Byrne leads federal freight export recovery effort


Former Toll MD to oversee $110 million International Freight Assistance Mechanism

Byrne leads federal freight export recovery effort
Michael Byrne

 

In a scenario inconceivable just a few months ago, recently departed Toll Group managing director Michael Byrne has been tapped by the federal government to lead its Covid-19 export freight recovery effort.

The $110 million International Freight Assistance Mechanism (IFAM) aims to help the agricultural sector recoup shortfalls caused by Covid-19 by exporting its produce into key overseas markets, with return flights bringing back medical supplies, medicines and equipment. 

Byrne has been appointed IFAM’s international freight coordinator general.

He is tasked with aiding the federal trade and investment agency Australian Trade and Investment Commission (Austrade) establish arrangements with exporters, airlines, freight forwarders and industry bodies plus oversee the mechanism’s operations – including advising the Government of destinations, freight selection and prioritisation. 

IFAM will initially focus on the key markets of China, Japan, Hong Kong, Singapore and the UAE, with four key departure hubs in Melbourne, Sydney, Brisbane and Perth.

A government statement lauds Byrne’s significant international logistics experience as managing director of Toll and Linfox, and non-executive director of Australia Post. 

Federal transport minister Michael McCormack says IFAM will help secure freight flights into Australia’s key export markets.

"This will help restore key freight routes for our farmers until commercial capacity can be restored again," McCormack says.

"We are doing everything possible to help our high-value agricultural and fisheries exporters get their produce on airplanes and into overseas markets.

"Everything we are doing as a Government in response to this pandemic is focused on saving lives and saving livelihoods and we know our agriculture industry is key to this."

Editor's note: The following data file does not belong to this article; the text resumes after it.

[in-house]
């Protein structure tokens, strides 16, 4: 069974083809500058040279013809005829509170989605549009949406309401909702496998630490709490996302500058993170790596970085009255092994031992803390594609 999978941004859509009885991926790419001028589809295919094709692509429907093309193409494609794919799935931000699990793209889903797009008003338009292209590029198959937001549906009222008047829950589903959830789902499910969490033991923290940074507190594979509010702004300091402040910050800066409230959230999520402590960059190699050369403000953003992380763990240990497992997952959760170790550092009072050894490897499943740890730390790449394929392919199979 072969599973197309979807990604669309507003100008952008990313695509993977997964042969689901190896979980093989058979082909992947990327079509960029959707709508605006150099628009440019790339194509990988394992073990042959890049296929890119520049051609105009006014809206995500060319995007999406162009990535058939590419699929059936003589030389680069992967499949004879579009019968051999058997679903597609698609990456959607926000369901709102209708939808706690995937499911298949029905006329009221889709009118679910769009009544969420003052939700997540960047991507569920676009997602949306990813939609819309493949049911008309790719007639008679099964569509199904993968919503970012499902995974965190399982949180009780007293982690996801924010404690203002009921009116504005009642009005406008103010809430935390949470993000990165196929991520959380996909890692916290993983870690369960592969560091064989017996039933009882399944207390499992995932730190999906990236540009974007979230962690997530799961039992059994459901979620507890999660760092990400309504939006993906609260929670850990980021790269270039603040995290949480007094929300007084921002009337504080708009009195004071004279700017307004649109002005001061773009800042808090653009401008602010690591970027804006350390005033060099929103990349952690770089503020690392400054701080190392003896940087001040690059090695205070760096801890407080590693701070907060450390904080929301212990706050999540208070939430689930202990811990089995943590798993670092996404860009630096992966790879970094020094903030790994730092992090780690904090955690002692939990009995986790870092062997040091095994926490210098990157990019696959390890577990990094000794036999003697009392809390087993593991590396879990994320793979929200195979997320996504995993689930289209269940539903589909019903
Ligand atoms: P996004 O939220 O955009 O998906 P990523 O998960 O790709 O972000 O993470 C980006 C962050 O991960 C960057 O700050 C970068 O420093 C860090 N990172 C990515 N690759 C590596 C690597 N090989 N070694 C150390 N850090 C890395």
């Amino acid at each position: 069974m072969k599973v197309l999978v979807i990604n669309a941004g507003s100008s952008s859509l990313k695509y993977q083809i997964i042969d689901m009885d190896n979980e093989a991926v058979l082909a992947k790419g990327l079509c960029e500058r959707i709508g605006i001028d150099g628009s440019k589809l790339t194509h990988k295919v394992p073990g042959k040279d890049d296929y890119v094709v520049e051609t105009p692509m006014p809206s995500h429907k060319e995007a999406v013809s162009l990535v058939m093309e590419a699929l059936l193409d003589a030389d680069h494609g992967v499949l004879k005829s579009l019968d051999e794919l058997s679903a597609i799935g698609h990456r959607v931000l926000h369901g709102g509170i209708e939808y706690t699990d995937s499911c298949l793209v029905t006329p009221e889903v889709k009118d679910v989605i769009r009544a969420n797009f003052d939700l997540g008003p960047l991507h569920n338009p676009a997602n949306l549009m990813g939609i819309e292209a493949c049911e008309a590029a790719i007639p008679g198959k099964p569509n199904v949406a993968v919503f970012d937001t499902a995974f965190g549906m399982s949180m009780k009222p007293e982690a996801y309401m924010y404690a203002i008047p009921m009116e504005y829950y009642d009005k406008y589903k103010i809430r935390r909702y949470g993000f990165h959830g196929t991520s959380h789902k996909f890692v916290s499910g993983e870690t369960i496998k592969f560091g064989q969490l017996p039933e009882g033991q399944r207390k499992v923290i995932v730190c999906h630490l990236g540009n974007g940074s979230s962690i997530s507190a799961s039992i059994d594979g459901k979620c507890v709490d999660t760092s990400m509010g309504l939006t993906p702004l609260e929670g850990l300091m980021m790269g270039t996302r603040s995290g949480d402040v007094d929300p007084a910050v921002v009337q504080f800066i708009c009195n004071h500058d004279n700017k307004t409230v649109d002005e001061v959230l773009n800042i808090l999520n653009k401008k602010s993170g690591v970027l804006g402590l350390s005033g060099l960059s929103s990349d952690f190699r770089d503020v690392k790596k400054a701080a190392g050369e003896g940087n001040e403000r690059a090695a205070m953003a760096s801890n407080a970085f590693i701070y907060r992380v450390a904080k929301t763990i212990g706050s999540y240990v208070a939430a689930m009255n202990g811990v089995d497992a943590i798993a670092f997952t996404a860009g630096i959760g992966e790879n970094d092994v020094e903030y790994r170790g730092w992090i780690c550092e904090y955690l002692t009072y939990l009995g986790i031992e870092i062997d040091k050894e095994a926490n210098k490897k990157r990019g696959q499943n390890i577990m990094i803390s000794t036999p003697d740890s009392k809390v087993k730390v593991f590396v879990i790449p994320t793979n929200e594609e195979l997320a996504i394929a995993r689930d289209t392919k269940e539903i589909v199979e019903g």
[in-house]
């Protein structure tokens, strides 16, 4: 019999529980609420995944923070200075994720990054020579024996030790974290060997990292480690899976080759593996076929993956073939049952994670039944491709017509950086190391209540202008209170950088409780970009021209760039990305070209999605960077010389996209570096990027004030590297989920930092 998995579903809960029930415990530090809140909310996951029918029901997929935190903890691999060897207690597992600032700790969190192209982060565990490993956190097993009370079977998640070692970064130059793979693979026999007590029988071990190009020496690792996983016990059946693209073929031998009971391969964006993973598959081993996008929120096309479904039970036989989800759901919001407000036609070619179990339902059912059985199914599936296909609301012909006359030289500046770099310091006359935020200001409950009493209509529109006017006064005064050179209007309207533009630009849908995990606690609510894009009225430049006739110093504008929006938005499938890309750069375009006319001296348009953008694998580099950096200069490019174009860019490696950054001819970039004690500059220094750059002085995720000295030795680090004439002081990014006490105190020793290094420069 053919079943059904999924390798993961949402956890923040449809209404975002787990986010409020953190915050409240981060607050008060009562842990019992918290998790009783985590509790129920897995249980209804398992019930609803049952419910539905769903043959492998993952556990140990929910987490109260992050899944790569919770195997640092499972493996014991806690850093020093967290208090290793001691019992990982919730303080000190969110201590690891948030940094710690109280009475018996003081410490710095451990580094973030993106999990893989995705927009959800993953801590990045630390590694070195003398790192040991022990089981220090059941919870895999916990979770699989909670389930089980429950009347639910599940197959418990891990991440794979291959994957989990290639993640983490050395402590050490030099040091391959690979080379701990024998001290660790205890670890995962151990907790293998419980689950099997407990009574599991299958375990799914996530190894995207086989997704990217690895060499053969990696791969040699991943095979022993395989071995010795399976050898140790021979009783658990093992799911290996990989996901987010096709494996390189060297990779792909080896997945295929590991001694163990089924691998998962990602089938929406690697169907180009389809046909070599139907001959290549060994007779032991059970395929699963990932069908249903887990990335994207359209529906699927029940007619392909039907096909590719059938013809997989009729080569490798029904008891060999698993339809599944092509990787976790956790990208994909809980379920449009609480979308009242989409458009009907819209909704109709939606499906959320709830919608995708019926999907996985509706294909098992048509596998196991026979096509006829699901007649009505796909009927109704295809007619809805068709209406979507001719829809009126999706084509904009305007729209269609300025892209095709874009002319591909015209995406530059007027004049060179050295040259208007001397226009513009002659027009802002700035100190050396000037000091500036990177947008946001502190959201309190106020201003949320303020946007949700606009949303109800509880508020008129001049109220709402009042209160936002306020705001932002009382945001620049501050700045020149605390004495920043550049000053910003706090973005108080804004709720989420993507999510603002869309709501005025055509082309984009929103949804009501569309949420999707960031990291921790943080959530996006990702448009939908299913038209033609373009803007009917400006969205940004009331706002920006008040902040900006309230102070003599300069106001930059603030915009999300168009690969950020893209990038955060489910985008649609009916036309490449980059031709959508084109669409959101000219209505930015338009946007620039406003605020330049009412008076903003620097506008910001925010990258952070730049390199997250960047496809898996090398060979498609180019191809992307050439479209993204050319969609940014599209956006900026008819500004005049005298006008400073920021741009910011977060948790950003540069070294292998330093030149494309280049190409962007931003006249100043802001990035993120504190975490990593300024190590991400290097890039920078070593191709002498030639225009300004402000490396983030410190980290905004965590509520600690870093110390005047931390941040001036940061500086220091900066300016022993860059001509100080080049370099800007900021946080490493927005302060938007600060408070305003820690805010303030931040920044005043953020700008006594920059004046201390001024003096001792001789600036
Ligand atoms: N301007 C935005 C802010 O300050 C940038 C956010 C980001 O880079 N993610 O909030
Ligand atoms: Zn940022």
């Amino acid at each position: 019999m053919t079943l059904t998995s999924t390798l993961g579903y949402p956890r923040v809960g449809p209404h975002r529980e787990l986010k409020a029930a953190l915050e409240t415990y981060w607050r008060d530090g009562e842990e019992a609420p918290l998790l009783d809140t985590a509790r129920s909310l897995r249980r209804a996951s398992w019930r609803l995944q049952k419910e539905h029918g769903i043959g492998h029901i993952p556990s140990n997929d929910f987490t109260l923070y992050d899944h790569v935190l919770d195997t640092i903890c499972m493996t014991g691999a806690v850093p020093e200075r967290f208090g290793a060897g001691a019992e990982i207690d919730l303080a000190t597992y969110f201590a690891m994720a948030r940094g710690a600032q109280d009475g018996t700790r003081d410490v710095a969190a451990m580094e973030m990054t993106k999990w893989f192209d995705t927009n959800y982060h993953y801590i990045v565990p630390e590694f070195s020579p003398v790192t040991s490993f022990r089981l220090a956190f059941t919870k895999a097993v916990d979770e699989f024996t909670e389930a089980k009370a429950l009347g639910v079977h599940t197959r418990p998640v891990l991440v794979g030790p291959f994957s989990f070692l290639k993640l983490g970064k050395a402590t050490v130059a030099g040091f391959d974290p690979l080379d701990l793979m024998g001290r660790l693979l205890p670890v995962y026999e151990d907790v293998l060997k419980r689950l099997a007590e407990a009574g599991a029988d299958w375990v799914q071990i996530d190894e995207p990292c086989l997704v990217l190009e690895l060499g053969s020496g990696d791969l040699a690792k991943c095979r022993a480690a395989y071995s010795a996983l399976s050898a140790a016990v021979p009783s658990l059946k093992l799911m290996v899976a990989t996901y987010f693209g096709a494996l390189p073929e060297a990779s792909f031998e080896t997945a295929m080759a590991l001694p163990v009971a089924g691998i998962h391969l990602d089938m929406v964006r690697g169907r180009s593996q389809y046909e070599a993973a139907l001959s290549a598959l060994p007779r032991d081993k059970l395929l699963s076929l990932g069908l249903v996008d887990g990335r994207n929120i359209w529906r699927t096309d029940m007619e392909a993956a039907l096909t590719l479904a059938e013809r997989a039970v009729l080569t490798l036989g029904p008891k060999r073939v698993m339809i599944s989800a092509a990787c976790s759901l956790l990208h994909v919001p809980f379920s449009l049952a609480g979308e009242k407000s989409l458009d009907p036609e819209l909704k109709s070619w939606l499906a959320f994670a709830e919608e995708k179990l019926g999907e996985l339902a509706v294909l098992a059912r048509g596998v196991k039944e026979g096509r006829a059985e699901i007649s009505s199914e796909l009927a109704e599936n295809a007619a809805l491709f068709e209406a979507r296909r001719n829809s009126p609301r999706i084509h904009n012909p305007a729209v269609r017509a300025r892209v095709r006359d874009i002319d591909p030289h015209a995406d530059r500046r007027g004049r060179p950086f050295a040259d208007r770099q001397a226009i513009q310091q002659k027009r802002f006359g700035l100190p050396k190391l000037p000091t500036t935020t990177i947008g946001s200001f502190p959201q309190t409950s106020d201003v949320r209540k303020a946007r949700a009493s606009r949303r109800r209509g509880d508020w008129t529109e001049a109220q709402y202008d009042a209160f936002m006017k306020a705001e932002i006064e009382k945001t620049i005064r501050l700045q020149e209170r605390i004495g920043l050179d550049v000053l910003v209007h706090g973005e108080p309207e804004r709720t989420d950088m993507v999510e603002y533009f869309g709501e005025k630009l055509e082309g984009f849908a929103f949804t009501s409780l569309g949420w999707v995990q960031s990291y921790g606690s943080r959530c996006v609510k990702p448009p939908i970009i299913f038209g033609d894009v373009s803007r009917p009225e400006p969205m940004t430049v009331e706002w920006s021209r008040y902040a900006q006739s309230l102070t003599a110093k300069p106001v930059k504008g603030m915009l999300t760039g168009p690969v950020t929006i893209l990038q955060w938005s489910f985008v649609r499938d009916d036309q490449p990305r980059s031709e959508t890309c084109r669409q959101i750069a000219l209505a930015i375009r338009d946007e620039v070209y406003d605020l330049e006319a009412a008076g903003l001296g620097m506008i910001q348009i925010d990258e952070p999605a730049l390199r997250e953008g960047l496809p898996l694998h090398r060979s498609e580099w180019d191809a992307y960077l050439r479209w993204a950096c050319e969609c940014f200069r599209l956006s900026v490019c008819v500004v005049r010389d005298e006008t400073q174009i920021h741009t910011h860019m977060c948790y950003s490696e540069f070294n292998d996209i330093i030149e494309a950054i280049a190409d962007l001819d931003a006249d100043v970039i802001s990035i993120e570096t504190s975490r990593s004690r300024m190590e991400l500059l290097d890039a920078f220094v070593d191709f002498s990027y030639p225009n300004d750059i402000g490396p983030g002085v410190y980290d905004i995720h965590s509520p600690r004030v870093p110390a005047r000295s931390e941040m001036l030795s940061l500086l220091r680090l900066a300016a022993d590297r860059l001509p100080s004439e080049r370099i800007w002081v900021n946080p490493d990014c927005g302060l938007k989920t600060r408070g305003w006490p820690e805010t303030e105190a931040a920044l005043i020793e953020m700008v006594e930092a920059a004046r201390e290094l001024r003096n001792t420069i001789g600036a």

Federal trade minister Simon Birmingham says the COVID-19 pandemic had led to major air freight shortages and had disrupted supply chains around the world.

"This mechanism will help re-establish supply chains for our exporters and keep freight routes open," Birmingham says.

"As a trading nation and with one in five jobs trade-related, we want to maintain Australia’s reputation as a reliable trading partner so that as countries recover, it’s our goods and services that can return to our overseas markets quickly.

"When these flights return there will be capacity for them to transport critical medical equipment and supplies which will be vital to the ongoing health response."

As part of the announcement, around $10 million in Australian Fisheries Management Authority (AFMA) levies will also be waived for all Commonwealth fishers.

The initiative is part of the $1 billion federal Relief and Recovery Fund to support regions, communities and industry sectors that have been disproportionately affected by the coronavirus.


Byrne stepped down from Toll in November last year


It has been greeted enthusiastically by the Australian Logistics Council (ALC).

"Retaining access to key export markets throughout the Covid-19 pandemic is vital to protecting as many Australian jobs as possible," ALC CEO Kirk Coningham says.

"This announcement will not only support Australia’s agricultural producers but will also be welcomed by the supply chain partners they use to transport products to market.

"Keeping Australia’s export supply chains moving also supports road and rail freight services that feed into air freight exports."

"As the Covid-19 pandemic has drastically reduced aircraft movements around the world, those who ordinarily use air freight services to export agricultural goods into key markets have struggled to continue serving their customers.

"With more than 80 per cent of air freight ordinarily carried in the cargo hold of passenger planes, it is vital that we support those who need to use air freight services until normal commercial capacity can be restored.

"This is especially important for those exporting agricultural products to international markets and to support those importing vital medical supplies and equipment for Australians.

"The measures announced today will help to support those objectives and keep more Australians working in a challenging economic environment."

 

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